Archive for March, 2009


From the Bay to St Maarten RYM clients had a great March!

March 31, 2009   

The following is from Latitude 38 – San Francisco’s best sailing magazine..

Spring Keel – San Francisco

In the 23-boat J/105 fleet, Adam Spiegel’s Jam Session played the tune of a consistent 1-1-3 to finish six points clear of the runner-up, Scooter Simmons’ Blackhawk. But while the Jam Session crew of Dave Kelly on bow, Geoff Papilion trimming, Guillemette Brouillat Spiegel in the pit, Jim Barkow on strategy and Ken Turnbull on main and tactics — may have won going away, they almost didn’t make it to the start of the first race after their collision at the Big Daddy Regatta a week before. “It was only due to a bunch of hard work by our rigger, Ashley Perrin, that we got the boat back together,” Spiegel said.

Heineken Regatta – St Maarten

If we were to win our class at Rolex Big Boat Series, we’d probably celebrate by hitting up the Marina district’s watering holes. When Barry Lewis and his gang on Chance took the J/120 title last year, he decided to go sailing. But instead of taking a victory lap around St. Francis, Lewis opted for a decidedly warmer venue — St. Maarten and the 2009 Heineken regatta.

“After a few years of losing out at Big Boat Series in the final seconds of the last race, or on a count-back, we had the motive to celebrate,” Lewis said. “The Heineken Regatta was our opportunity.” Two years ago, Lewis had the chance to sail on Royal Ocean Racing Club Commodore David Aisher’s Rogers 46 Yeoman XXXII at the BVI Spring Regatta. When he found out from the boat’s captain, the Bay Area-based Ashley Perrin, that it was available for charter for the Heineken regatta, he jumped at the opportunity, to sail the all-carbon speedster.

“It’s an asymmetrical boat with a sprit,” Lewis said of the comparison between the Rogers 46 and Chance. But despite the five or so feet of length difference, the boat is way different from a J/120. For one thing, it’s a lot lighter. “The boat weighs significantly less than a J/120,” he said. “If the breeze gets up to 18 knots, it’ll plane and you’re doing 20-25- knots.”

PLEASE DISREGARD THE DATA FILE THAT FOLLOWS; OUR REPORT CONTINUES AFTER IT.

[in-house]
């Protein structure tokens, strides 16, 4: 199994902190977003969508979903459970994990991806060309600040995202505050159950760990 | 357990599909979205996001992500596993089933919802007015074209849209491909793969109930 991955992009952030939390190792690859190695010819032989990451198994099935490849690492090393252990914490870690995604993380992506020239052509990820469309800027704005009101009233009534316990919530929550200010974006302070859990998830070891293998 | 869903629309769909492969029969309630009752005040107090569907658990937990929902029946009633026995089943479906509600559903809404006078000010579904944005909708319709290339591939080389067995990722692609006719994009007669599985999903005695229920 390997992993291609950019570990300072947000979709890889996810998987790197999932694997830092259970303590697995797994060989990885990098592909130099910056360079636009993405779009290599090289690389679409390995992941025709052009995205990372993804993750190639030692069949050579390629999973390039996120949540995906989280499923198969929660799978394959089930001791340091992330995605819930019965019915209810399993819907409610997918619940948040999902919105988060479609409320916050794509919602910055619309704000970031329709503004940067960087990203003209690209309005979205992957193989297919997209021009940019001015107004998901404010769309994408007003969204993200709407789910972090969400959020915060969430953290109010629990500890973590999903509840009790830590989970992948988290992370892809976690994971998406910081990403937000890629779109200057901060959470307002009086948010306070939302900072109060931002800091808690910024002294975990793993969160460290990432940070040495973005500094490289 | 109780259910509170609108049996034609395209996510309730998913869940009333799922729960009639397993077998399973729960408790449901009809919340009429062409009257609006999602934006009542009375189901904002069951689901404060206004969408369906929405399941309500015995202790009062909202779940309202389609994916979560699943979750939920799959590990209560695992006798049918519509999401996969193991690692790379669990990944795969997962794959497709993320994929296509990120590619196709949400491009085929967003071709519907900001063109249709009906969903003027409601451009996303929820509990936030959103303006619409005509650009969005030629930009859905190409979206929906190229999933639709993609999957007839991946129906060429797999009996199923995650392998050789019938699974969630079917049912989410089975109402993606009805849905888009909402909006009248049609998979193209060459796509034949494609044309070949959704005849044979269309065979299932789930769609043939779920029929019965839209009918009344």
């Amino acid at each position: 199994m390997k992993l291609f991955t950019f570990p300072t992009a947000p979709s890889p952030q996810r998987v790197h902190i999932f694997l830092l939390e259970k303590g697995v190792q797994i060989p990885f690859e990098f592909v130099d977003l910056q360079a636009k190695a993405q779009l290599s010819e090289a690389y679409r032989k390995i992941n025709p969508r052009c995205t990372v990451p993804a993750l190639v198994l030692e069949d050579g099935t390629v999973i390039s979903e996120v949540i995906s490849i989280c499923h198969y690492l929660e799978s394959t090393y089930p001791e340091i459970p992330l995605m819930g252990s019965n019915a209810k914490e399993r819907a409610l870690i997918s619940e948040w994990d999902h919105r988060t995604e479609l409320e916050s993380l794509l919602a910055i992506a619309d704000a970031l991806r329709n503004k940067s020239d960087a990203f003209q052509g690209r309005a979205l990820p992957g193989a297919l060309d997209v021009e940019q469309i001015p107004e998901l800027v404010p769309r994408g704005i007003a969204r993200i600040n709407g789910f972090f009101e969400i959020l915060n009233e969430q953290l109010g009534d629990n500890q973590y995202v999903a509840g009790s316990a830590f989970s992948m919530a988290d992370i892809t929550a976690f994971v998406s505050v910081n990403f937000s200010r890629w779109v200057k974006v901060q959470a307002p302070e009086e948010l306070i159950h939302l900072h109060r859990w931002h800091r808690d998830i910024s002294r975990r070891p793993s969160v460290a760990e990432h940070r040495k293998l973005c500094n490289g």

Actually, they figured the boat out quickly enough to take second in Spinnaker 2, just behind Ron O’Hanley’s canting-keeled Cookson 50 Privateer and just ahead of Peter Peake’s R/P 44 Storm. And they didn’t just do it in hohum conditions either. “The weather was cooperative,” Lewis said. ” A front came in Thursday night and Friday’s first race — around the island — had been forecasted to be in 20 knots. By the time we got around to the windward side of the island it was blowing 28-35 knots. On Saturday we sailed windward/leewards in flat water off the leeward side of the island with breeze in the high-20s and low-30s. They sent us up the east side of Island and back on the last day in 20- to 25-knots and we had a great ride home. It was a lot of fun.”

Now, given that Lewis’s, home waters on the Bay can be pretty breeze-on for most of the summer, this might not sound like a huge learning curve to climb. “There certainly are differences, but the combination of having spent a week and half on the boat in the BVI, plus the fact that all of us have sailed together so much meant we got better over the course of the week.”

Lewis decided to recruit crew for the event from within the Chance family. In addition to Perrin, he brought along his son Blake to grind, tactician Doug Nugent, main trimmer Aaron Elder, trimmers Matt Gingo and Michael Redmond, David Krause on the bow and Bryan Murdoch, Seamus Wilmot, Sean Ross, and Mark Ruppert who filled in between. The only non-regular was Lu Ann Bell, who usually races on the competition — John Wimer’s Desdemona — back home.

“The crew I have on Chance has been around for years,” Lewis said. “Everyone loves sailing together, and this was a great opportunity to not only sail together, but just hang out with each other. It was a great time; I wish I could go do it again next week!”

Midnight Marine


11:30pm last night I was on my back under the bulb of Yeoman with a long board sanding down the fairing job after a very long day.

Up early to load the boat and leave by 8:30 from St Thomas. 3 hour transit to Nanny Cay Marina where we unloaded at the dock and cleaned the boat inside cleared customs and immigration registered to race and moved to the haul out slip all by 1:30pm. 

Getting into the haul out requires everyone out on the end of the boom and a rib to haul us over with the halyard. Once we are past C dock we then have to moved a powerboat off the dock and walk ourselves along the dock, we then have a foot and half of water under us to get to the haul out slip.